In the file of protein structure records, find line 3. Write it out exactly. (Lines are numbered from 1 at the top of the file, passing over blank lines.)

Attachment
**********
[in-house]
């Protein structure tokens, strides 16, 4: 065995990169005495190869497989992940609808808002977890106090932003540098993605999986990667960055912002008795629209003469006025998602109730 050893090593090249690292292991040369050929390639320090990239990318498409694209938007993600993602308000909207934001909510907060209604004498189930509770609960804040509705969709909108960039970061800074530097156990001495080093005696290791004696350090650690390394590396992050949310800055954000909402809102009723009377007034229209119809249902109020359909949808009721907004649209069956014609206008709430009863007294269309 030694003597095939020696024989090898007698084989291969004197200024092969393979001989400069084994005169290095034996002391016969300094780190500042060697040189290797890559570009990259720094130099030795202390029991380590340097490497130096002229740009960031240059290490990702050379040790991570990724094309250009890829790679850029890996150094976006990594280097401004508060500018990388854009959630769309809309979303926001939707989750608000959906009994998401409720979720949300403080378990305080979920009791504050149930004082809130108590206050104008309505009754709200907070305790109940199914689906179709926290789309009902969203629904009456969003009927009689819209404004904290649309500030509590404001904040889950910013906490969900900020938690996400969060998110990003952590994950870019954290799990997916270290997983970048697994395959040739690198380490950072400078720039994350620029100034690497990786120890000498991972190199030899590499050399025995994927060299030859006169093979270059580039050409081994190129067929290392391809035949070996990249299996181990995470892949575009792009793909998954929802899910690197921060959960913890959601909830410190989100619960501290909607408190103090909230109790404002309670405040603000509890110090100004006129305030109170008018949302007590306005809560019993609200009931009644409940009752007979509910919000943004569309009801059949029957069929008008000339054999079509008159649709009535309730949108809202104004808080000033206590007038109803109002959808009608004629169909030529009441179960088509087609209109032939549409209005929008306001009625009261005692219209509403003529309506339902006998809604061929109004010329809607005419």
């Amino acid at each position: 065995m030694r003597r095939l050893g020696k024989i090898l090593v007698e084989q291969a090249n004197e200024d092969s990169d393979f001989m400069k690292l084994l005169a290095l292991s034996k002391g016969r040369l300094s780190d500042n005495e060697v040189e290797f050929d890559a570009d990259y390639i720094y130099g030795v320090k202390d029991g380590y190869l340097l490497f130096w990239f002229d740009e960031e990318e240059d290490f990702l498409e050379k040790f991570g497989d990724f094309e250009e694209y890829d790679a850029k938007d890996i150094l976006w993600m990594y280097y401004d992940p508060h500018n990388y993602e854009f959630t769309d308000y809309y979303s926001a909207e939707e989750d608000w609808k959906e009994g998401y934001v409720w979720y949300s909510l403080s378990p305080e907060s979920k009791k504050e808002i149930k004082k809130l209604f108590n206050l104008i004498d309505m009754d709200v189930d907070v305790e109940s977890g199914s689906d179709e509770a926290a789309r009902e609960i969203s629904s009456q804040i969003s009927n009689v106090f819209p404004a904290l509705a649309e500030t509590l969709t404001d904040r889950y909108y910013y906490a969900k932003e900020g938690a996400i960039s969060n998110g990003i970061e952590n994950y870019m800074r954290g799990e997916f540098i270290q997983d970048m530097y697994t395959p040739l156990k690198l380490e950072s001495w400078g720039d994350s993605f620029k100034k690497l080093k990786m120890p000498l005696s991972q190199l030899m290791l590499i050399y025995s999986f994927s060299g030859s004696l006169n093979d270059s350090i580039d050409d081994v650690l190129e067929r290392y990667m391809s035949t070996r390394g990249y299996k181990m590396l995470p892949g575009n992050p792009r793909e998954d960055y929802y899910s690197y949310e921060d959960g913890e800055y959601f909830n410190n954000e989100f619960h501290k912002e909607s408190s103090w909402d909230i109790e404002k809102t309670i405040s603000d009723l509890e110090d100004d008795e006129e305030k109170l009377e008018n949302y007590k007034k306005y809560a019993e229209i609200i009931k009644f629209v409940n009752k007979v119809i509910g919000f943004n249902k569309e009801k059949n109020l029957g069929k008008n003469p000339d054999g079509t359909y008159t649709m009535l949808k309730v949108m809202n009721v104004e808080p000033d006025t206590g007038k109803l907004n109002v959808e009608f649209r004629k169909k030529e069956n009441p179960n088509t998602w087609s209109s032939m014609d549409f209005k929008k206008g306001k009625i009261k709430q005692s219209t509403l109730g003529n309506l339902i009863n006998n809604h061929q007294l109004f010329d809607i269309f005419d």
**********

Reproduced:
């Amino acid at each position: 065995m030694r003597r095939l050893g020696k024989i090898l090593v007698e084989q291969a090249n004197e200024d092969s990169d393979f001989m400069k690292l084994l005169a290095l292991s034996k002391g016969r040369l300094s780190d500042n005495e060697v040189e290797f050929d890559a570009d990259y390639i720094y130099g030795v320090k202390d029991g380590y190869l340097l490497f130096w990239f002229d740009e960031e990318e240059d290490f990702l498409e050379k040790f991570g497989d990724f094309e250009e694209y890829d790679a850029k938007d890996i150094l976006w993600m990594y280097y401004d992940p508060h500018n990388y993602e854009f959630t769309d308000y809309y979303s926001a909207e939707e989750d608000w609808k959906e009994g998401y934001v409720w979720y949300s909510l403080s378990p305080e907060s979920k009791k504050e808002i149930k004082k809130l209604f108590n206050l104008i004498d309505m009754d709200v189930d907070v305790e109940s977890g199914s689906d179709e509770a926290a789309r009902e609960i969203s629904s009456q804040i969003s009927n009689v106090f819209p404004a904290l509705a649309e500030t509590l969709t404001d904040r889950y909108y910013y906490a969900k932003e900020g938690a996400i960039s969060n998110g990003i970061e952590n994950y870019m800074r954290g799990e997916f540098i270290q997983d970048m530097y697994t395959p040739l156990k690198l380490e950072s001495w400078g720039d994350s993605f620029k100034k690497l080093k990786m120890p000498l005696s991972q190199l030899m290791l590499i050399y025995s999986f994927s060299g030859s004696l006169n093979d270059s350090i580039d050409d081994v650690l190129e067929r290392y990667m391809s035949t070996r390394g990249y299996k181990m590396l995470p892949g575009n992050p792009r793909e998954d960055y929802y899910s690197y949310e921060d959960g913890e800055y959601f909830n410190n954000e989100f619960h501290k912002e909607s408190s103090w909402d909230i109790e404002k809102t309670i405040s603000d009723l509890e110090d100004d008795e006129e305030k109170l009377e008018n949302y007590k007034k306005y809560a019993e229209i609200i009931k009644f629209v409940n009752k007979v119809i509910g919000f943004n249902k569309e009801k059949n109020l029957g069929k008008n003469p000339d054999g079509t359909y008159t649709m009535l949808k309730v949108m809202n009721v104004e808080p000033d006025t206590g007038k109803l907004n109002v959808e009608f649209r004629k169909k030529e069956n009441p179960n088509t998602w087609s209109s032939m014609d549409f209005k929008k206008g306001k009625i009261k709430q005692s219209t509403l109730g003529n309506l339902i009863n006998n809604h061929q007294l109004f010329d809607i269309f005419d």